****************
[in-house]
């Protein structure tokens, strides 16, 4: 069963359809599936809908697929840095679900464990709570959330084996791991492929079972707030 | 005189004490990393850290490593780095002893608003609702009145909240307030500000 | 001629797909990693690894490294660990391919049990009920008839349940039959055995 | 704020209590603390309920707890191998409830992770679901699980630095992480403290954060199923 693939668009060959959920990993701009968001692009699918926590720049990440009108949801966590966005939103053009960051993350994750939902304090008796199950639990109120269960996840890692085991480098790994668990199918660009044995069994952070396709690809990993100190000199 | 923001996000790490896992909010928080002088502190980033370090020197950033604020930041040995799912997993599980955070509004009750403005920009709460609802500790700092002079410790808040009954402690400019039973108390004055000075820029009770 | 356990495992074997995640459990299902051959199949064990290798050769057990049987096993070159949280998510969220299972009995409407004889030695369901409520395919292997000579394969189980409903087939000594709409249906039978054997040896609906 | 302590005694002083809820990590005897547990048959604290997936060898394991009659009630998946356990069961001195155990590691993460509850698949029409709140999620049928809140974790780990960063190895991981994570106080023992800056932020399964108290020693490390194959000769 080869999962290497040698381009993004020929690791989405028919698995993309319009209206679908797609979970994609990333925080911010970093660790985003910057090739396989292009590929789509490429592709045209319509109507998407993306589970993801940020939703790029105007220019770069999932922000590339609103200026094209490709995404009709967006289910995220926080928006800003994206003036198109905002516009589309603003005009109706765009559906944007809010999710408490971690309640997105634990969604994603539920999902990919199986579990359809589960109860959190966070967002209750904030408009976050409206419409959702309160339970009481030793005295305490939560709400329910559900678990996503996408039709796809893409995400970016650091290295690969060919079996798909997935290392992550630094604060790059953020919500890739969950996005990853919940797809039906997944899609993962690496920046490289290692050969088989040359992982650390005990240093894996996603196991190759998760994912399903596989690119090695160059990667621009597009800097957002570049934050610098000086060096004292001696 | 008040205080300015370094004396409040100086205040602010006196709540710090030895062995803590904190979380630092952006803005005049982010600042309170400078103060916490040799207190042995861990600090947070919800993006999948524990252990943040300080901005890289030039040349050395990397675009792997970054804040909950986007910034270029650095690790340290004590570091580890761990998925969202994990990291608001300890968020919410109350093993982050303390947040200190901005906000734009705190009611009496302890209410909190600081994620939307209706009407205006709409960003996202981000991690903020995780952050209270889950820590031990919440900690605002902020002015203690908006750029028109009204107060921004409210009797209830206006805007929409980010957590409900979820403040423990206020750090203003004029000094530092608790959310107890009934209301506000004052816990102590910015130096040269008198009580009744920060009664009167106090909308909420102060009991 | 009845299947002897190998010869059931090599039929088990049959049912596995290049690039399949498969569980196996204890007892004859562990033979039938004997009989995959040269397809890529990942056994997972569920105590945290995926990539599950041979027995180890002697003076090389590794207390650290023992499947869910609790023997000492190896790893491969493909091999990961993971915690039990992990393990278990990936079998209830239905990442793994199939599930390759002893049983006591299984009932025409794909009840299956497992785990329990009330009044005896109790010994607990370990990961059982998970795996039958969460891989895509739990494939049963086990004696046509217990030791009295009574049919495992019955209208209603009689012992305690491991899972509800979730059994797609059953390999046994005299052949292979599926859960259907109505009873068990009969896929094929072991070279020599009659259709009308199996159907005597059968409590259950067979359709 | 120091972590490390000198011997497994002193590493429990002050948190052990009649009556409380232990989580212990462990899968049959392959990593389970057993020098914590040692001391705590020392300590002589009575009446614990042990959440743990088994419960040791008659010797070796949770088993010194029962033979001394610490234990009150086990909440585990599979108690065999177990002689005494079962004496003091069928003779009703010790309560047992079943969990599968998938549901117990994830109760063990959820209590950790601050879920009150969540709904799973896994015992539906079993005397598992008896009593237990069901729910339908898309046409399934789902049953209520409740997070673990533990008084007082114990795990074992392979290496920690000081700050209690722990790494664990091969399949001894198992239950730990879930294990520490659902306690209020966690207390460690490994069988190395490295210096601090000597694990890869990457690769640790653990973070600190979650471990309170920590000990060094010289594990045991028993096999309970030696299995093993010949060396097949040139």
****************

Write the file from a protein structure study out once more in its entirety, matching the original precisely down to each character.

[in-house]
């Protein structure tokens, strides 16, 4: 069963359809599936809908697929840095679900464990709570959330084996791991492929079972707030 | 005189004490990393850290490593780095002893608003609702009145909240307030500000 | 001629797909990693690894490294660990391919049990009920008839349940039959055995 | 704020209590603390309920707890191998409830992770679901699980630095992480403290954060199923 693939668009060959959920990993701009968001692009699918926590720049990440009108949801966590966005939103053009960051993350994750939902304090008796199950639990109120269960996840890692085991480098790994668990199918660009044995069994952070396709690809990993100190000199 | 923001996000790490896992909010928080002088502190980033370090020197950033604020930041040995799912997993599980955070509004009750403005920009709460609802500790700092002079410790808040009954402690400019039973108390004055000075820029009770 | 356990495992074997995640459990299902051959199949064990290798050769057990049987096993070159949280998510969220299972009995409407004889030695369901409520395919292997000579394969189980409903087939000594709409249906039978054997040896609906 | 302590005694002083809820990590005897547990048959604290997936060898394991009659009630998946356990069961001195155990590691993460509850698949029409709140999620049928809140974790780990960063190895991981994570106080023992800056932020399964108290020693490390194959000769 080869999962290497040698381009993004020929690791989405028919698995993309319009209206679908797609979970994609990333925080911010970093660790985003910057090739396989292009590929789509490429592709045209319509109507998407993306589970993801940020939703790029105007220019770069999932922000590339609103200026094209490709995404009709967006289910995220926080928006800003994206003036198109905002516009589309603003005009109706765009559906944007809010999710408490971690309640997105634990969604994603539920999902990919199986579990359809589960109860959190966070967002209750904030408009976050409206419409959702309160339970009481030793005295305490939560709400329910559900678990996503996408039709796809893409995400970016650091290295690969060919079996798909997935290392992550630094604060790059953020919500890739969950996005990853919940797809039906997944899609993962690496920046490289290692050969088989040359992982650390005990240093894996996603196991190759998760994912399903596989690119090695160059990667621009597009800097957002570049934050610098000086060096004292001696 | 008040205080300015370094004396409040100086205040602010006196709540710090030895062995803590904190979380630092952006803005005049982010600042309170400078103060916490040799207190042995861990600090947070919800993006999948524990252990943040300080901005890289030039040349050395990397675009792997970054804040909950986007910034270029650095690790340290004590570091580890761990998925969202994990990291608001300890968020919410109350093993982050303390947040200190901005906000734009705190009611009496302890209410909190600081994620939307209706009407205006709409960003996202981000991690903020995780952050209270889950820590031990919440900690605002902020002015203690908006750029028109009204107060921004409210009797209830206006805007929409980010957590409900979820403040423990206020750090203003004029000094530092608790959310107890009934209301506000004052816990102590910015130096040269008198009580009744920060009664009167106090909308909420102060009991 | 009845299947002897190998010869059931090599039929088990049959049912596995290049690039399949498969569980196996204890007892004859562990033979039938004997009989995959040269397809890529990942056994997972569920105590945290995926990539599950041979027995180890002697003076090389590794207390650290023992499947869910609790023997000492190896790893491969493909091999990961993971915690039990992990393990278990990936079998209830239905990442793994199939599930390759002893049983006591299984009932025409794909009840299956497992785990329990009330009044005896109790010994607990370990990961059982998970795996039958969460891989895509739990494939049963086990004696046509217990030791009295009574049919495992019955209208209603009689012992305690491991899972509800979730059994797609059953390999046994005299052949292979599926859960259907109505009873068990009969896929094929072991070279020599009659259709009308199996159907005597059968409590259950067979359709 | 120091972590490390000198011997497994002193590493429990002050948190052990009649009556409380232990989580212990462990899968049959392959990593389970057993020098914590040692001391705590020392300590002589009575009446614990042990959440743990088994419960040791008659010797070796949770088993010194029962033979001394610490234990009150086990909440585990599979108690065999177990002689005494079962004496003091069928003779009703010790309560047992079943969990599968998938549901117990994830109760063990959820209590950790601050879920009150969540709904799973896994015992539906079993005397598992008896009593237990069901729910339908898309046409399934789902049953209520409740997070673990533990008084007082114990795990074992392979290496920690000081700050209690722990790494664990091969399949001894198992239950730990879930294990520490659902306690209020966690207390460690490994069988190395490295210096601090000597694990890869990457690769640790653990973070600190979650471990309170920590000990060094010289594990045991028993096999309970030696299995093993010949060396097949040139």